The izakaya trend is especially popular in the San Francisco Bay Area, where several pubs have opened shop in the last few years. In the city’s foggy Inner Sunset neighborhood, the cozy Izakaya Sozai (1500 Irving St., www.izakayasozai.com) lures patrons with tastings of fried oysters and bacon-wrapped enoki mushroom skewers, and pitchers of Sapporo draft beer. However, the menu’s true highlight is its tonkotsu ramen, a creamy pork broth with noodles that are consistently hailed as the area’s best. Arrive early to guarantee a bowl: Tonkotsu takes more than two days to make, and orders are limited. Across town at the larger, more boisterous Nombe (2491 Mission St., www.nombesf.com), guests can choose from more than 75 sakes and a list of tapas made from locally sourced ingredients. Along with items that come pickled, fried and skewered, the menu features nearly a dozen house plates, including a perfectly grilled, grass-fed beef strip loin with yuzu kosho and a grilled pork belly with shichimi. For a full bar selection and Japanese offerings infused with international flair, don’t miss Sasa (1432 N. Main St., www.sasawc.com), an upscale izakaya in Walnut Creek, in the East Bay. Sasa gets much of its seafood delivered fresh daily from Japan’s Tsukiji fish market and Oahu’s auction block, and its vegetarian dishes are created predominantly with ingredients from local farmers markets.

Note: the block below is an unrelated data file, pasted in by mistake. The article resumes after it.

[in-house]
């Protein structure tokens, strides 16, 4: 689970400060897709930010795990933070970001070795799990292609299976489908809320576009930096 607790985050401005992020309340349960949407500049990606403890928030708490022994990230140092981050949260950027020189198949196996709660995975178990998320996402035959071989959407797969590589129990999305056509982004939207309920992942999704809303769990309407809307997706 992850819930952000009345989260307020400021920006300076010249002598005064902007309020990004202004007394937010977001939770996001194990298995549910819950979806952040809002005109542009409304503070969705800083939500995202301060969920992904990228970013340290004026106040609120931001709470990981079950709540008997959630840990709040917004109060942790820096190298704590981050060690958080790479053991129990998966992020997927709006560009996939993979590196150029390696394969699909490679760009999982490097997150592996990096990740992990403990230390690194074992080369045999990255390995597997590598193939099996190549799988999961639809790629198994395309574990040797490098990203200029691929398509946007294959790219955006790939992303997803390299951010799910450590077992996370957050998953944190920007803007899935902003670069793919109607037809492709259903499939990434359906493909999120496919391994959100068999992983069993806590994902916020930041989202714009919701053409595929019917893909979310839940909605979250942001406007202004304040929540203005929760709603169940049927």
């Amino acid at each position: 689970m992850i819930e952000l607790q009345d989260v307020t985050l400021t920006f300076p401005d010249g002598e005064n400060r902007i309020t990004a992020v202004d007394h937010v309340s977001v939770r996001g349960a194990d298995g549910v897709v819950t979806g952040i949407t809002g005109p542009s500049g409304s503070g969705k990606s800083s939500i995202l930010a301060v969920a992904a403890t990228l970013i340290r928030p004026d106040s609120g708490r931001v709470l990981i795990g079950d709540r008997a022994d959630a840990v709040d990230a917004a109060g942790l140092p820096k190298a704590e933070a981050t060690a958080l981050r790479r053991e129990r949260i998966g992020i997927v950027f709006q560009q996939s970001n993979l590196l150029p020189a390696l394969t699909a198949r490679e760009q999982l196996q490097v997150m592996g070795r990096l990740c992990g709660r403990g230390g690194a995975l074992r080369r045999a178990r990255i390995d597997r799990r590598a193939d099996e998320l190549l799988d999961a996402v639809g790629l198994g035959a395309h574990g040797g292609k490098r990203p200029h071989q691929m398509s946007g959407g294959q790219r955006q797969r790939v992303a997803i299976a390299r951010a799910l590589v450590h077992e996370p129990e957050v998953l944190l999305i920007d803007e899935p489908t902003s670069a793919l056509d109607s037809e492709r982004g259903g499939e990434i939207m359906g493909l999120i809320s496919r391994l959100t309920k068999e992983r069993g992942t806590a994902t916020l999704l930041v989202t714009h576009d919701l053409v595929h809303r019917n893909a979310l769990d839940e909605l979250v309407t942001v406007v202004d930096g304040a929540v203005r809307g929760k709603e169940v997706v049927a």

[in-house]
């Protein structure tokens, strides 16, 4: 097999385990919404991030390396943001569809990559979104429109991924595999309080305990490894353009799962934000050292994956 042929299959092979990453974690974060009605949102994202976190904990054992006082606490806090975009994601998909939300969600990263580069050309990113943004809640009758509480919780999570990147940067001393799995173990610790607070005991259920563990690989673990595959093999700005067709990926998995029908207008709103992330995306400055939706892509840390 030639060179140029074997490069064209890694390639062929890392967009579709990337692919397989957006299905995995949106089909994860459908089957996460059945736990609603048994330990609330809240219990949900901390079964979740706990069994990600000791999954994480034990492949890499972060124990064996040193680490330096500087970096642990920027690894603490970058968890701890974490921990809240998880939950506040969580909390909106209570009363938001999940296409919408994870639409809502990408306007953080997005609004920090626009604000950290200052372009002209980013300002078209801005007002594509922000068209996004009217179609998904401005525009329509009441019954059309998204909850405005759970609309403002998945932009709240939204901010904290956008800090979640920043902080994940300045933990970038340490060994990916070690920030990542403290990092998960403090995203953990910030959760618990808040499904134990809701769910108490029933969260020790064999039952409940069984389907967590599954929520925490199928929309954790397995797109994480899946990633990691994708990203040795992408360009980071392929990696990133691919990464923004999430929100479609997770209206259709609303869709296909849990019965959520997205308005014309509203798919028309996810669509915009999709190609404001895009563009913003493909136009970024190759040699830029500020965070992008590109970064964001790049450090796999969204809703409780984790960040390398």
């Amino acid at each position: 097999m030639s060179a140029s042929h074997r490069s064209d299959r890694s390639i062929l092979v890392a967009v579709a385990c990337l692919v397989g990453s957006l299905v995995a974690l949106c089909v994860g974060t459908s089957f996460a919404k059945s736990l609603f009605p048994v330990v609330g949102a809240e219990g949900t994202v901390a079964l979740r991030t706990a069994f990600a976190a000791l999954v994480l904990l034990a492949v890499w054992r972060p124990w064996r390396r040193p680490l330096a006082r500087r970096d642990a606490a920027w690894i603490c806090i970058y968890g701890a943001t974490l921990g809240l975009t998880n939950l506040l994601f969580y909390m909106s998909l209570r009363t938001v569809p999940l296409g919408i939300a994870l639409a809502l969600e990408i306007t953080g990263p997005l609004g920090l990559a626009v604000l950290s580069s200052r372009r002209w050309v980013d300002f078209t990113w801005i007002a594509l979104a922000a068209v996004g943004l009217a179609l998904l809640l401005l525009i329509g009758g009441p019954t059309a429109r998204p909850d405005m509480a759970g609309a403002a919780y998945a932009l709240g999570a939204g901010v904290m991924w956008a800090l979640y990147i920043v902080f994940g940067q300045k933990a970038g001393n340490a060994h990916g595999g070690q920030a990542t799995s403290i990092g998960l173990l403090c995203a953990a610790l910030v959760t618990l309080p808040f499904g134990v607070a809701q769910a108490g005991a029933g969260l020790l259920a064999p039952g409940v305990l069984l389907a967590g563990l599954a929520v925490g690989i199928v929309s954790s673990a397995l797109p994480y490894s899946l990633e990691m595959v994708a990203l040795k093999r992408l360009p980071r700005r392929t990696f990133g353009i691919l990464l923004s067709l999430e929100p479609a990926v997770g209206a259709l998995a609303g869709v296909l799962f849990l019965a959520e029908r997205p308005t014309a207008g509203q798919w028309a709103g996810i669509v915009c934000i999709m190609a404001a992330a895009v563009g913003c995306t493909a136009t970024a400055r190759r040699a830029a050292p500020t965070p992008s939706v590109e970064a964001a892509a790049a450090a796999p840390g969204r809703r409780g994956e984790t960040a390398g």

Additional Izakayas Across the U.S.
EN Japanese Brasserie, New York (www.enjb.com)
Izakaya Fu-Ga, Los Angeles (www.izakayafu-ga.com)
Shoya, Atlanta (www.shoyaatlanta.com)
Nobuo at Teeter House, Phoenix